Low iron levels are not uncommon in pre-menopausal women athletes, particularly those who consume a vegetarian diet. Women who exercise intensely or do long periods of endurance exercise have slightly higher iron requirements due to a greater level of iron turnover. Plus, female athletes lose iron through sweating and through menstrual bleeding, meaning you may be at greater risk for iron deficiency if you train hard.
Runners are at especially high risk for iron deficiency, especially if they run long distances. That’s because the impact of their feet striking the ground damages red blood cells. When iron stores become very low, it leads to iron deficiency anemia. Active men and women can also have a “sports anemia” due to an expansion in plasma volume in response to training. Sports anemia is not true anemia since there’s adequate red blood cells and hemoglobin, but the hemoglobin is falsely low because it’s diluted due to the expanded plasma volume.
How common is iron deficiency anemia among women who train hard? Studies show a frequency as low as 2% up to a high of around 15%. What’s more common is iron deficiency without anemia. Low iron stores without anemia affect as many as one in three women who are athletic, especially endurance athletes. If you have low iron levels, can it impact your exercise performance?
Low Iron Levels and Exercise Performance
Iron is stored in a form called ferritin. So if you have iron deficiency without anemia, you have a low ferritin level but normal hemoglobin. It’s clear that iron deficiency severe enough to cause anemia impacts exercise performance. Iron is needed to make hemoglobin, and hemoglobin is the portion of the red blood cell that carries oxygen to all tissues of the body, including muscle tissue. When hemoglobin levels drop due to iron deficiency anemia, so does exercise endurance. Research shows that even mild drops in hemoglobin reduce endurance and decrease exercise tolerance.
The question is whether a low ferritin level without iron deficiency anemia also reduces exercise tolerance. If so, you can have a normal hemoglobin level and still have reduced exercise tolerance because your ferritin level is low. Low ferritin levels aren’t uncommon among females who train hard.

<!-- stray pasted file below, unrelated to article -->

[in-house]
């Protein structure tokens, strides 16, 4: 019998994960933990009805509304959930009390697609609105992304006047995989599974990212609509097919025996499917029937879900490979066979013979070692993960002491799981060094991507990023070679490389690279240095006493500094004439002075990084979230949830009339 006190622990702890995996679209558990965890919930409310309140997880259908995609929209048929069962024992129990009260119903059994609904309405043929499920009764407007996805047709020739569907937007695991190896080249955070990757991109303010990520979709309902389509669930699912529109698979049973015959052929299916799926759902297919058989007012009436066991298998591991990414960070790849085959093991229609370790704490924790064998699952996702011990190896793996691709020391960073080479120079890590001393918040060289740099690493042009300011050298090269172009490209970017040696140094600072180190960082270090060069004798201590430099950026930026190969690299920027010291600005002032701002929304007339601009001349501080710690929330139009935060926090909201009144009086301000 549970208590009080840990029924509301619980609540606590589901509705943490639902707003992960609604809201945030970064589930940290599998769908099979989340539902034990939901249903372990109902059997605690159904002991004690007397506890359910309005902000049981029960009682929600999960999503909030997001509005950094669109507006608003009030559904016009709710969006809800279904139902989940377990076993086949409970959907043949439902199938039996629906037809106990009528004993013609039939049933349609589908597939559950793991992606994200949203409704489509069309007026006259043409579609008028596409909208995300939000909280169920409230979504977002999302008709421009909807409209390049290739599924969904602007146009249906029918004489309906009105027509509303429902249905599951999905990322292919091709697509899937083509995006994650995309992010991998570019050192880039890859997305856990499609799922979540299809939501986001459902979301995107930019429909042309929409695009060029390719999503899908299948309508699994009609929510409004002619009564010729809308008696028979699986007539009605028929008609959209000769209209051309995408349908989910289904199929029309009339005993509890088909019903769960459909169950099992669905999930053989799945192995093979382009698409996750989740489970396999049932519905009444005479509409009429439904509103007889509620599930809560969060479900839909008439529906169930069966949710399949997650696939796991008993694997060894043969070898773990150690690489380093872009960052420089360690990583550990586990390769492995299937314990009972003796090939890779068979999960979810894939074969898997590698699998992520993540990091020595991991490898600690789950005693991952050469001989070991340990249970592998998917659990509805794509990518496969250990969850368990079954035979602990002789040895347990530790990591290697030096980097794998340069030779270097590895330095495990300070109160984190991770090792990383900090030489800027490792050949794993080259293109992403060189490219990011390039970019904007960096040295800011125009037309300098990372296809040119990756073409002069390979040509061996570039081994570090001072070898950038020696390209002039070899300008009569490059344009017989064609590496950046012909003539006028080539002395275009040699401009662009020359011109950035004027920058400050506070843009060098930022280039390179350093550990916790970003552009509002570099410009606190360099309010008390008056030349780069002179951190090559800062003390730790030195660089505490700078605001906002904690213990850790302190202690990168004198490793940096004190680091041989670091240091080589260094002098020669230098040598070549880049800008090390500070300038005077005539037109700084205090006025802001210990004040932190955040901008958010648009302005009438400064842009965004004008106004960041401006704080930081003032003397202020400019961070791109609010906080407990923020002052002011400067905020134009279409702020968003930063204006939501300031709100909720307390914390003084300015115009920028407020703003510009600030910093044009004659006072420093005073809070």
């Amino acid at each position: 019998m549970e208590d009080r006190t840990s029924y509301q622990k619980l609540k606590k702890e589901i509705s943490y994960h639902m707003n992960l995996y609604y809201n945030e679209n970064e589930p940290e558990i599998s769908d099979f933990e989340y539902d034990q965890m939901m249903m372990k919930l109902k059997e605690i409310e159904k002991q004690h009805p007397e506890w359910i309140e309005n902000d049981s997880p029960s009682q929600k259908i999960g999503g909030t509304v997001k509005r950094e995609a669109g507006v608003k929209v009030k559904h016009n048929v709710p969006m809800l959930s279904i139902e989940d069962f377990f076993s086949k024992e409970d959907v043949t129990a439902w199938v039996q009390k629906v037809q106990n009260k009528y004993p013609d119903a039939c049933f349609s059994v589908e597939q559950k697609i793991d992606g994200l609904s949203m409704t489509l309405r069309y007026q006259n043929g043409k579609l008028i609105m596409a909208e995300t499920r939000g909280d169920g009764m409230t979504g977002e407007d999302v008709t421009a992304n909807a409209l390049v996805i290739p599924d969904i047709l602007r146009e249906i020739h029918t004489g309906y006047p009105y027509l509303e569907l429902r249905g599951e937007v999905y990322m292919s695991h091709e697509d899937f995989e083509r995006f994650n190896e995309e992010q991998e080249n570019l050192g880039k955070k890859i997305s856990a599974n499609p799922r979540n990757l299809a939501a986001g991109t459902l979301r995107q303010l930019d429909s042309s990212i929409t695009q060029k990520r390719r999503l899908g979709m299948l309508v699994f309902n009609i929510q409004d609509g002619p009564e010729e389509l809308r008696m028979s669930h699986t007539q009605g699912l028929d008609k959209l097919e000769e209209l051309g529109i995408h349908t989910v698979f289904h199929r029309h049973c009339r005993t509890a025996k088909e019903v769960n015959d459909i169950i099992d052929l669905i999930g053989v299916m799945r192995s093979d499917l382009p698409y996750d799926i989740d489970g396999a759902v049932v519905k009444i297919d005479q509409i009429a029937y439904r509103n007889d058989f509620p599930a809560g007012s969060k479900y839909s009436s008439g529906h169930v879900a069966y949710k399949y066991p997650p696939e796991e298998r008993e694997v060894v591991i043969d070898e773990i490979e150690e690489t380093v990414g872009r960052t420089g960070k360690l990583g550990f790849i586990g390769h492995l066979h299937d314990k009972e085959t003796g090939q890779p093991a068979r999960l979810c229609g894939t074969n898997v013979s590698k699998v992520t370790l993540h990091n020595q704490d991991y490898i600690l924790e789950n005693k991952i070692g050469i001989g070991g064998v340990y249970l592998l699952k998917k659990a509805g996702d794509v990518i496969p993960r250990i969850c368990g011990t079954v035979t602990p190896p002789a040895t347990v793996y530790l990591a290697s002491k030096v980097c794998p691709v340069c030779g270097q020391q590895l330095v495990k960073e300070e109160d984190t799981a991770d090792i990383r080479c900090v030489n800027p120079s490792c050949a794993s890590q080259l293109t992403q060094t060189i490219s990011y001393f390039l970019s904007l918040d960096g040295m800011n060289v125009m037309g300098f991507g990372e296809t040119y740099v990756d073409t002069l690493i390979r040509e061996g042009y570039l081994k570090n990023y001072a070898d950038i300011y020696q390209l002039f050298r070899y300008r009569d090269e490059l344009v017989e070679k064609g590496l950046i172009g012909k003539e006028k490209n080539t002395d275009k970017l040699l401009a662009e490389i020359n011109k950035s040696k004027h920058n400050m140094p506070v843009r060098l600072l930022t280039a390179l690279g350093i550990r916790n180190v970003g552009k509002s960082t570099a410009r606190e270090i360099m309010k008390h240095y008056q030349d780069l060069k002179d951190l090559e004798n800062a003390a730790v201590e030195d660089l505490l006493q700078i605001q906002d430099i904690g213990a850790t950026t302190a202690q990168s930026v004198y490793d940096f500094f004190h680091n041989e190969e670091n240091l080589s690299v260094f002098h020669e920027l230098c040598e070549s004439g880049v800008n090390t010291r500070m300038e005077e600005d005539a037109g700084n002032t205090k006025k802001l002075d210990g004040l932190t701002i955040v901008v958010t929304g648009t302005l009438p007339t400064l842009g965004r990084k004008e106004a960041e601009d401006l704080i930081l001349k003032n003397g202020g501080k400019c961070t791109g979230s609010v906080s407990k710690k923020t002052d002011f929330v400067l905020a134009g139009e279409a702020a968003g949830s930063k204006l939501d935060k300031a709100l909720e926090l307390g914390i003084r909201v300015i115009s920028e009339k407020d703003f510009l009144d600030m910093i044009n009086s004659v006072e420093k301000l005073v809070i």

Since iron is required for some of the reactions used to produce energy (ATP) through oxidative processes, at least in animals, low iron stores DO decrease ATP production and reduce exercise endurance. Whether this has the same impact on humans is still unclear.
Another way low iron levels can impact exercise performance is by its effect on the brain. When iron levels are low, it interferes with the activity of neurotransmitters in the brain that influence motivation and emotions. As such, low iron levels can reduce motivation and the drive to perform. What athlete doesn’t need focus and motivation?
What Does This Mean?
If your exercise tolerance or endurance isn’t as good as it used to be or you feel less motivated to exercise, ask your doctor to check your hemoglobin and a ferritin level. Some doctors only check a hemoglobin level, so you’ll have to ask them to get a full iron panel that includes ferritin.
Some experts believe all female athletes should have a hemoglobin and ferritin level checked regularly since they’re at higher risk for iron deficiency anemia and low iron stores. Whether or not you’ll need treatment depends on how low your iron stores are. If you train hard it’s best to get your ferritin into the normal range, especially if you don’t eat red meat or foods fortified with iron. Plant-based sources of iron are not as readily absorbed as animal sources.
One word of caution. Don’t self-diagnose or take an iron supplement without knowing whether you need it. Iron is a pro-oxidant and high levels may increase the risk for health problems. Plus, taking iron supplements can upset your mineral balance by blocking absorption of other minerals like zinc and copper.
The Bottom Line?
Keep track of your hemoglobin and iron levels – it could have an effect on your exercise performance and how motivated you feel to work out.
Medscape.com. “Iron Deficiency in Athletes”
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